Rockin’ the house

Anil Mungal

Meet Rachel Homan, the wunderkind who isn’t shy about her plan to be the best skip in curling.

The 2014 Scotties Tournament of Hearts final in early February came down to Ontario versus Alberta. With her team up by three, Ontario skip Rachel Homan called for a risky double with her last shot in one of the middle ends—a classic steely-eyed dare from the curler most often described by teammates and opponents as “fearless.” Her team went through their usual consultation process, but when Homan came down to throw the shot, she just knew what her teammates were thinking. “I had my head down. I wasn’t even looking at them, but I could just feel that they were hating every second of it,” Homan recalls. She looked up, asked if they liked the look of things, then called it all off. “It’s a team game, and it was a stupid call, and I knew it,” she says. Homan settled for hitting the open rock instead of the double, and her rink went on to defeat Val Sweeting’s 8–6 to win their second consecutive Canadian women’s curling championship, becoming the first team since 1985 to go undefeated. That pivotal moment in the final was a perfect encapsulation of both Homan’s ballsy style and the hard-won bond that allows her team to talk her down from a dangerous edge once in a while.

The past year has been huge for the Ottawa-based curlers. They arrived at their 2013 Scotties win by way of an 11–0 romp through the Ontario championship. They took bronze representing Canada at the 2013 World Women’s Curling Championship, and they won the Masters in November to kick off this Grand Slam of Curling season. They’ll wear the Maple Leaf once again at the worlds in Saint John, N.B., in mid-March, and then hope they have enough time to catch their breath before the Players’ Championship in Summerside, P.E.I., in mid-April. It’s the final Grand Slam event of the season, and there’s a $100,000 bonus to be had if Homan’s rink can sweep both women’s events. In fact, about the only thing that hasn’t gone swimmingly for Team Homan lately was a semifinal defeat at the Tim Hortons Roar of the Rings, which cost them a trip to the Olympics—this time.

Homan’s team somehow manages to simultaneously be jaw-dropping wunderkinds and experienced veterans. At 28, lead Lisa Weagle is both the elder statesman and newest addition to the team. The others—Homan, 24, third Emma Miskew, 25, and second Alison Kreviazuk, 25—have been curling together since bantam (under-16). What they lack in years, they make up for in sheer talent, technical skill, freaky confidence and near-telepathic communication. “We’ve gone through highs and lows as a team,” Homan says. “I’m really fortunate that they believe in me 100 percent and they’ll always back me, and I want to do the same for them.” Team Homan’s relative youth suggests really big things to come in Canadian women’s curling. “We’ve won a lot of games recently that a few years ago we wouldn’t have won,” says Miskew. “We’ve learned how to hit the reset button during a game, which as young players isn’t always easy.”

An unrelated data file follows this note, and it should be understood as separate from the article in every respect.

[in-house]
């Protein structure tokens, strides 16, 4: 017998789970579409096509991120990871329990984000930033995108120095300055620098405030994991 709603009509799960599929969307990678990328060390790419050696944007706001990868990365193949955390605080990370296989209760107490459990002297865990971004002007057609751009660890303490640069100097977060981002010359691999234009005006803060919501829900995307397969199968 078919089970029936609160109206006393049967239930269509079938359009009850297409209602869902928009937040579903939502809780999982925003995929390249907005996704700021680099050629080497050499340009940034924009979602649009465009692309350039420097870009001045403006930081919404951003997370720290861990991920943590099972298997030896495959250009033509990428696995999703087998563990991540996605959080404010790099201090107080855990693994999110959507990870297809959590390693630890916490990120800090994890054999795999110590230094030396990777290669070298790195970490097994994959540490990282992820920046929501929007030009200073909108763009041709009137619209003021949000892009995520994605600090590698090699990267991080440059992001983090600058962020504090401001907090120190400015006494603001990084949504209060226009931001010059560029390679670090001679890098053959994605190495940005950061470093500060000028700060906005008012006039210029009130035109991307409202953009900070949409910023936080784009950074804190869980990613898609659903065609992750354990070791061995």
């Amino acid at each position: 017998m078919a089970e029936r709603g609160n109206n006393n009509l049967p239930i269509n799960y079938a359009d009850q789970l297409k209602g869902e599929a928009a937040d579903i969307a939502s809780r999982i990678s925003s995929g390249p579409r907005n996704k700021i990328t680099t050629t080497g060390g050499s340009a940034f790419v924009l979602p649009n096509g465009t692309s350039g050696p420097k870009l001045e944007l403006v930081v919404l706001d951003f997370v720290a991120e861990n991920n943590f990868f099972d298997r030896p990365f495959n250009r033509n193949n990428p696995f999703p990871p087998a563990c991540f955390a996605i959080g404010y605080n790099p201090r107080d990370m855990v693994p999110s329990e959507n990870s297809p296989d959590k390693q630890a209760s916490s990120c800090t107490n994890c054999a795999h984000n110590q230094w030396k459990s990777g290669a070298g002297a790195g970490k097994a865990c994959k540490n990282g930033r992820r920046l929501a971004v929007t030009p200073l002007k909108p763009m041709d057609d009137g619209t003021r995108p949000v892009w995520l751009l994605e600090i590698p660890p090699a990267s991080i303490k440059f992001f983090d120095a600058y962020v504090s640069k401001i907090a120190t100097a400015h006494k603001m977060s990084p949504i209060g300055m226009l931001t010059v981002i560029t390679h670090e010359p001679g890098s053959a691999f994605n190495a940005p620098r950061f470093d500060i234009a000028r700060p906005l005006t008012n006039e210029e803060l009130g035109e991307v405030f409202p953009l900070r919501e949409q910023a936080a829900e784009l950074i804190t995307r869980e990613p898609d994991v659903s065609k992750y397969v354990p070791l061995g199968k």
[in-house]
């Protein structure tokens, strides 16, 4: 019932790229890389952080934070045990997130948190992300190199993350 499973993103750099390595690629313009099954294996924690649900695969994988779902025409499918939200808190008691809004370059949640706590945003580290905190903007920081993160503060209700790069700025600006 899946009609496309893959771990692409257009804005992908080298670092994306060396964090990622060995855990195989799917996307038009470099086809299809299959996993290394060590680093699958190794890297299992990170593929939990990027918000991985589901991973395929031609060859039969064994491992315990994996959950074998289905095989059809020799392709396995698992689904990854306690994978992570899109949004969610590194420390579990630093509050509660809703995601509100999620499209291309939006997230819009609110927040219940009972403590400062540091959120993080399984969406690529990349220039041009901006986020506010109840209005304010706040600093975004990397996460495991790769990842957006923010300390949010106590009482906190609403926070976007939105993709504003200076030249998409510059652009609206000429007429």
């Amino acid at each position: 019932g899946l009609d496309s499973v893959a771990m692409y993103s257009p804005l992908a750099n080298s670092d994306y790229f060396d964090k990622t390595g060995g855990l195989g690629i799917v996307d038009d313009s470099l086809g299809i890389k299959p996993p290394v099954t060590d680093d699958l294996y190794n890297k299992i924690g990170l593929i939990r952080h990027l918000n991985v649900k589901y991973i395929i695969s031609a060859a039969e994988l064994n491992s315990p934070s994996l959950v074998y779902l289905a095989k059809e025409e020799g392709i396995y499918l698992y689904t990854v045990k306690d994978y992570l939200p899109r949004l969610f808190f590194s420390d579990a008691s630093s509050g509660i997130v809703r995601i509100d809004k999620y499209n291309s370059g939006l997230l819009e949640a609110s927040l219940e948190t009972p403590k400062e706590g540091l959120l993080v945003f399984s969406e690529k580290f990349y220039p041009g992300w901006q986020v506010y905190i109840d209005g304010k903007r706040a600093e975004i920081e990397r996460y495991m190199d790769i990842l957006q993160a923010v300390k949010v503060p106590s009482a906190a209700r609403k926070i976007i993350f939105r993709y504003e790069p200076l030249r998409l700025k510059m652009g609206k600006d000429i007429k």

Halifax-based skip Heather Smith, 41, remembers vividly the first time she played Homan’s rink. Team Homan were fresh out of juniors and competing in their first Scotties, in 2011 in Charlottetown. “We were scoping out our competitors, and we thought, ‘OK, they probably have some nerves,’” Smith recalls. Not so much. Team Homan easily dismissed Smith’s rink in their first draw and again in the minor semifinal, before the older curlers prevailed in the bronze-medal game. “We knew they were an amazing team, but they came into the ladies with gusto and have never really looked back,” says Smith, who served as alternate for Team Homan at Roar of the Rings in December.

But if “fearless” is the word most often used to describe their skip, other popular choices are less flattering. Homan has
at times been called scowly, or simply scary; her on-ice exhortations to her sweepers register somewhere between barks and shrieks, and her natural shyness makes some of her interviewers sound like  parents trying to get teenagers to talk about their day at school. One blogger summed it up this way: “Team Rachel Homan is the pizza burn on the mouth of women’s curling.”

Of course, all of this basically boils down to accusing an athlete of being too competitive, which is really a compliment, however backhanded. The criticism baffles those closest to Homan, especially her teammates. “We’re all intense out there, but the reporters and viewers and fans are definitely harder on her than they are on the rest of us,” says Miskew. “There are a lot of people who are surprised to see her smiling, but we see her smiling all the time. She’s playing a sport where she wants to win, but so are all of us.” Homan has grown up in the on-ice spotlight—her every word carried on a microphone, no less—and lately she’s learned to dull the edges of her comments rather than bluntly assessing her team’s shortcomings. There’s also a little more deference when she’s discussing her competitors.

But it would be hopelessly boring—and terrible for Canadian women’s curling, with this team poised to be a world-beater for years to come—if Homan turned into just another athlete spouting polite clichés, or if she opted for safe shots instead of the gutsy calls that have made her so formidable on the ice. Fortunately, it doesn’t sound like that’s going to happen. “Whatever people want to say about me behind a computer screen in their basement, it’s not something I lose sleep over,” Homan says. “I’ve heard people say I’m too serious. But you don’t see any hockey players smiling at their opponents. We’re out there playing a sport and trying to do our best and bring home gold for Canada. It’s not something we’re going to take lightly.” You’ve been warned, curling world.

This story originally appeared in Sportsnet magazine. Subscribe here.

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